Weekly Power Outlet US - Week 48

Dive into the fluctuations of natural gas prices, renewable investments, and the evolving narrative of EV adoption. From market dynamics to policy shifts, discover the forces shaping the energy landscape this week.

Weekly Power Outlet US - Week 48
Photo by Robert Thiemann / Unsplash

Natural Gas Continued Slide, Renewable $, EVs

Energy Market Update Week 48, brought to you by Acumen.

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Natural gas prices continued to slide this week with electricity futures following. Thursday's EIA storage data noted an injection of 10 Bcf. vs an estimate of a 10 Bcf withdrawal. Production continues to be robust as the November average will finish over 105 Bcf a day. Rather than add commentary, EIA's chart shows the picture. Given lower weather demand and higher production, the trend is looking like storage could set a new 5-year high. Earlier this week there was some commentary out of Europe of winter arriving early, but that didn't even register a pause in the slide in futures....even in the Dutch European market.

solar panels on green field
Photo by American Public Power Association / Unsplash

The phrase "follow the money" gets associated with politics a lot. The phrase is also popular with the Wall St. crowd. The money flow in assets will tell the story. Some renewable investments have been having a tough year, facing a variety headwinds. This week, in a Reuters' story citing Lipper data, the biggest renewable ETF, iShares Global Clean Energy, tracking clean energy stocks has seen money outflows of over $1 billion so far this year. This compares to over $2 billion in inflows in both 2020 and 2021. Invesco's Solar ETF is also down 38% so far this year and has seen record annual outflows.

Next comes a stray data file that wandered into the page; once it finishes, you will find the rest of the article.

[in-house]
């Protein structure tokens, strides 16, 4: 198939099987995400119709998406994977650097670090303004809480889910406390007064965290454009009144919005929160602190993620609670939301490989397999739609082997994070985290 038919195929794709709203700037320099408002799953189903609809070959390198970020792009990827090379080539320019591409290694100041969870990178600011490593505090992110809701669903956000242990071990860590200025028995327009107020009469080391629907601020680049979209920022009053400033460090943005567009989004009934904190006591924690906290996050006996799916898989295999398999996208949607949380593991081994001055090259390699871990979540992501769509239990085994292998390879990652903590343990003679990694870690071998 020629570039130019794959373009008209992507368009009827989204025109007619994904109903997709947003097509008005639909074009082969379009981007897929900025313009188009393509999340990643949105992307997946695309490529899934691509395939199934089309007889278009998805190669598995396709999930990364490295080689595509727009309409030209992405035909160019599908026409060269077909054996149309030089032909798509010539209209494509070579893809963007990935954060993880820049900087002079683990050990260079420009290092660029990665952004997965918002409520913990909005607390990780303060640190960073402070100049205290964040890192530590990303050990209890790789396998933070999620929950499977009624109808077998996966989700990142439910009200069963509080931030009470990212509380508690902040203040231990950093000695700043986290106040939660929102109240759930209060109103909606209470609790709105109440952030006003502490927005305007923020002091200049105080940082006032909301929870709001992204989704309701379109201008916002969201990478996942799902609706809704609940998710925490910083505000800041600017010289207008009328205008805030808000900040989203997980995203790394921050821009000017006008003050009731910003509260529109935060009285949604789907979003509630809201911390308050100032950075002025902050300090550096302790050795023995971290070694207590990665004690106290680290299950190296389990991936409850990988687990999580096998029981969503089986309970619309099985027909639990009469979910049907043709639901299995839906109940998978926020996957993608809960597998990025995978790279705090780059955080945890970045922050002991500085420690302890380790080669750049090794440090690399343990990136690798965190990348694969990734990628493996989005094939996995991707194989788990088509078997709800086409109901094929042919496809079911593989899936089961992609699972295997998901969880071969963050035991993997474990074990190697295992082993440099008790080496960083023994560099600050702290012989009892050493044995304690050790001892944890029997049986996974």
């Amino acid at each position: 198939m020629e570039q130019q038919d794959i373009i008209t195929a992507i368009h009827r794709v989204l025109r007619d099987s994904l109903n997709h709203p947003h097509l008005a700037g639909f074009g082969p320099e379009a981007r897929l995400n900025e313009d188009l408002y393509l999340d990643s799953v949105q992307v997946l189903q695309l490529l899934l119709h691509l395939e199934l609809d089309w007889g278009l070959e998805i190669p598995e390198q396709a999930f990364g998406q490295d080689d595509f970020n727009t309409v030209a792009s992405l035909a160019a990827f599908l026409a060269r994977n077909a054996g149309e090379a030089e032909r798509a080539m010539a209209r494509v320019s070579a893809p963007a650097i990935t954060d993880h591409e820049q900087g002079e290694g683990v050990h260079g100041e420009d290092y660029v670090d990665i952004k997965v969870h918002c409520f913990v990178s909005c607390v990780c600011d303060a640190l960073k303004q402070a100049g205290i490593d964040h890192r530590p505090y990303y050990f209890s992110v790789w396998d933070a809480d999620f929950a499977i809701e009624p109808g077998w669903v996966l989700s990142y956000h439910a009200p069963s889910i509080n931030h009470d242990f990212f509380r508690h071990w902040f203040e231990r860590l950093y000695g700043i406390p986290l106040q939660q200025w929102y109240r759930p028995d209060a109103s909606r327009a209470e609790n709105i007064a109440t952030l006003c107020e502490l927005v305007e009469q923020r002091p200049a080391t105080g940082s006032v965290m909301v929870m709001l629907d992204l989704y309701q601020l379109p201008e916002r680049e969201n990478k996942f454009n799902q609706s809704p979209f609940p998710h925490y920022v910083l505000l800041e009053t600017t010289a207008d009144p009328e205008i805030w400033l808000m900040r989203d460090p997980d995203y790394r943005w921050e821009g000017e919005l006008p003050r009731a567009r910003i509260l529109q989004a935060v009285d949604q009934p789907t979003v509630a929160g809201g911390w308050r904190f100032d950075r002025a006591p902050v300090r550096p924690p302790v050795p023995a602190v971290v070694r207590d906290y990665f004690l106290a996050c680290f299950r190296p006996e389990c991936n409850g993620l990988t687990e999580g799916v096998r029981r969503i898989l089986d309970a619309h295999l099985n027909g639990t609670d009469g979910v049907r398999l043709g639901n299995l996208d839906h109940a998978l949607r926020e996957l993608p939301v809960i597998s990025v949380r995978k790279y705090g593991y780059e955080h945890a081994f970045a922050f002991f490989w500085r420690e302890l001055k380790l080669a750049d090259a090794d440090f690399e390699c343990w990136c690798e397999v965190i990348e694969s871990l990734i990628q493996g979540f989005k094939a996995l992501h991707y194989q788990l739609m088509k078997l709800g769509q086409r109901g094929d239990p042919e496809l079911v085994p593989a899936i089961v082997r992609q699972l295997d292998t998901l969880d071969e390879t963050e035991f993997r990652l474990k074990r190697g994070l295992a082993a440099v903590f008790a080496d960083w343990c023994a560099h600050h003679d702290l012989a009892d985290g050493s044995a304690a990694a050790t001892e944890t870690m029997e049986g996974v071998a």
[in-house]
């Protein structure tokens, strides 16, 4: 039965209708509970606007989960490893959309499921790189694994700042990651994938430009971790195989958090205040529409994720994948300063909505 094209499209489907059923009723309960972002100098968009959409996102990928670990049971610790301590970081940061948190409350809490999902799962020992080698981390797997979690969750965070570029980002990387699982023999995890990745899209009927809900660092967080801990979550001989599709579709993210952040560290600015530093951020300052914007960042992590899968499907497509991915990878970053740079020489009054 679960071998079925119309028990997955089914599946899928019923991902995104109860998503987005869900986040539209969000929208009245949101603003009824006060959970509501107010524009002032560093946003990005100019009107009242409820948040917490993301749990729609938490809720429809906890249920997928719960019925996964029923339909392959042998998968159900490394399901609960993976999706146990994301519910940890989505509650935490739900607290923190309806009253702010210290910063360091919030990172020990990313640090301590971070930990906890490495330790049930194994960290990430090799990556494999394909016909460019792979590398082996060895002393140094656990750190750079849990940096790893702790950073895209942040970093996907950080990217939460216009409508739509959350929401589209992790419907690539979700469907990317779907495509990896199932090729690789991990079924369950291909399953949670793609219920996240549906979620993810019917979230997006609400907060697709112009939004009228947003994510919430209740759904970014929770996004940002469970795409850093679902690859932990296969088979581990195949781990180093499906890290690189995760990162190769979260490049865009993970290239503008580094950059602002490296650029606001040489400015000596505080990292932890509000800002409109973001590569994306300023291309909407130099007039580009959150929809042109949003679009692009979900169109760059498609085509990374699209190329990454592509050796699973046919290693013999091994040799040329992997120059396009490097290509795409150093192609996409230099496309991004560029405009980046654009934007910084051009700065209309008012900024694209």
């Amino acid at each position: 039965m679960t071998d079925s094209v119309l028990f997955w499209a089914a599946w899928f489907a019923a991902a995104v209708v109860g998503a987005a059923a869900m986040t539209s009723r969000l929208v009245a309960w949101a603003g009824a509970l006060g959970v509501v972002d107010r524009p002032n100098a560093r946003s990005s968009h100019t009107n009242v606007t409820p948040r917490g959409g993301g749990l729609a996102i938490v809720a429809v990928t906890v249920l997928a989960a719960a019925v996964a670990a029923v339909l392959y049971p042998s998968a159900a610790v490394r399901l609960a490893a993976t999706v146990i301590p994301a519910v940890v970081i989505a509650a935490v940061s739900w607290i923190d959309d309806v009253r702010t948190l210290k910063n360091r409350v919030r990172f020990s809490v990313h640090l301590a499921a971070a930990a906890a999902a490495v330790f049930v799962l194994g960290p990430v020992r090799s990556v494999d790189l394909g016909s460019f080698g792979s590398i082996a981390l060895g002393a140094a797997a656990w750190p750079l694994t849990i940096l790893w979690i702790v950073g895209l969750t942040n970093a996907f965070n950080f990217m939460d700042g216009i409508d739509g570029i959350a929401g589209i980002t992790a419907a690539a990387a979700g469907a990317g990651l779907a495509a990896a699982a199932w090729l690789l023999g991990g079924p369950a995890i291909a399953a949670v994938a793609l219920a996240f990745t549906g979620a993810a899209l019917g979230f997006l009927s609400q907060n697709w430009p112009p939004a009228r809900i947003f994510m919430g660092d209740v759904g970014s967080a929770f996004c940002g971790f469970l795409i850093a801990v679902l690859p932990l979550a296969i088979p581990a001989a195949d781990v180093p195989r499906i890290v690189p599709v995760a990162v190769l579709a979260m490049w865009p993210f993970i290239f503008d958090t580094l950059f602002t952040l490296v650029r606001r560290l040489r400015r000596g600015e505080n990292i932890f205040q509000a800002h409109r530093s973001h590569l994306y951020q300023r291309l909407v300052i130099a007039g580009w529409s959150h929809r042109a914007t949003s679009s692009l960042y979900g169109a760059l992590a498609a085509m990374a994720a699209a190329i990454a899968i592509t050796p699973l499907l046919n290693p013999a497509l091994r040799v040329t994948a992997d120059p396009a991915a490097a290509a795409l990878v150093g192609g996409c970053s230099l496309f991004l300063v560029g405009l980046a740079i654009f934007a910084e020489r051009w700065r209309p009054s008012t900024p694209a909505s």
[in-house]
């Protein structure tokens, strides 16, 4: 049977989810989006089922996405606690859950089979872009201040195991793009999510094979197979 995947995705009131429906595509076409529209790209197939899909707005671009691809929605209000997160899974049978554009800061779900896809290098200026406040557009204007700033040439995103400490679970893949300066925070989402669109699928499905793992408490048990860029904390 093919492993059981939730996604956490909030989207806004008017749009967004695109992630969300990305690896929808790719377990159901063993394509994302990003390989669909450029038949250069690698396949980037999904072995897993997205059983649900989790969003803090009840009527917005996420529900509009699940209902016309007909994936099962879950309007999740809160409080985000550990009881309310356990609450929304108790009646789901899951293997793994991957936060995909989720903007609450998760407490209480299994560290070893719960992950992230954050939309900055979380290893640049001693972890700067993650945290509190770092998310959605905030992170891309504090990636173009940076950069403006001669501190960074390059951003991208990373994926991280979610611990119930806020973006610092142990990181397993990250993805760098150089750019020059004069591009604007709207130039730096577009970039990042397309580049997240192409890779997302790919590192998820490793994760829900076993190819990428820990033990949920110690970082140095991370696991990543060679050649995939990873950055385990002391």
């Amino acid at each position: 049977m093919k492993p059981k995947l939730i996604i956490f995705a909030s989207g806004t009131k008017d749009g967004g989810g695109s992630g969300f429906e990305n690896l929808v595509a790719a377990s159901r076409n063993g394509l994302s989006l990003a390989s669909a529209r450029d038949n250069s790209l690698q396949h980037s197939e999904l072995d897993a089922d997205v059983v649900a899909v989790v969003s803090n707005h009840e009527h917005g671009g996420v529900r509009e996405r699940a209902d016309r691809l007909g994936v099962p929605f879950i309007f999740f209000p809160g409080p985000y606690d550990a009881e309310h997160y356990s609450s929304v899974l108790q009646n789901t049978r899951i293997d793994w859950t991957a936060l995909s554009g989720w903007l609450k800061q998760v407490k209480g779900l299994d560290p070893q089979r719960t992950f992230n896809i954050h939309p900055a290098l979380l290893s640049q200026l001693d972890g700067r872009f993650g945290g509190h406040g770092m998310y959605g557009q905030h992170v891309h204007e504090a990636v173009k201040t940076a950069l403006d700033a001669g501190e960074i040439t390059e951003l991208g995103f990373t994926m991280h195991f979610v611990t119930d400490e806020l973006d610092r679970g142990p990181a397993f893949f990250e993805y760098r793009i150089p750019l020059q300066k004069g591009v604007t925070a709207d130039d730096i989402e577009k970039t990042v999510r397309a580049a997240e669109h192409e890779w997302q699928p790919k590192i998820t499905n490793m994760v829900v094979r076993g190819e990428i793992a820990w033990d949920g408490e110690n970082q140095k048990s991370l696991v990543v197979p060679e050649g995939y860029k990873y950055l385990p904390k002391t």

Tom Bailey, head of research at ETF provider HANetf states pretty simply, higher rates means future earnings get discounted making a lot of projects much more expensive.

green and white number 2
Photo by Michael Marais / Unsplash

The EV market has kind of had a one step forward/one and a half back journey over the last couple of years. As mandates were ramping for EV adoption, utilities and LSEs were fretting about the load factor and infrastructure to serve. Over the last year or so, while there are still plenty of concerns, they've been tempered as the rate of adoption has become more measured instead of the whole country switching overnight.

Ironically, as the concerns by those tasked with fuel procurement and delivery have waned, it's now the dealers who are pushing back and proclaiming that the consumer is not adopting nearly as much as was predicted, or even mandated. This week, roughly 4000 dealers from all 50 states in the union sent President Biden a letter urging his administration to slow adoption regulations. While the group praised the advances in EVs, they claimed the consumer isn't adopting as quickly leaving excess inventory. They said slower mandated adoption rates will help the consumer, who isn't an earlier adopter, get more comfortable with the idea of EV ownership. They also mentioned some infrastructure and technology issues that ranged from the availability of reliable charging stations to weather related ranges.



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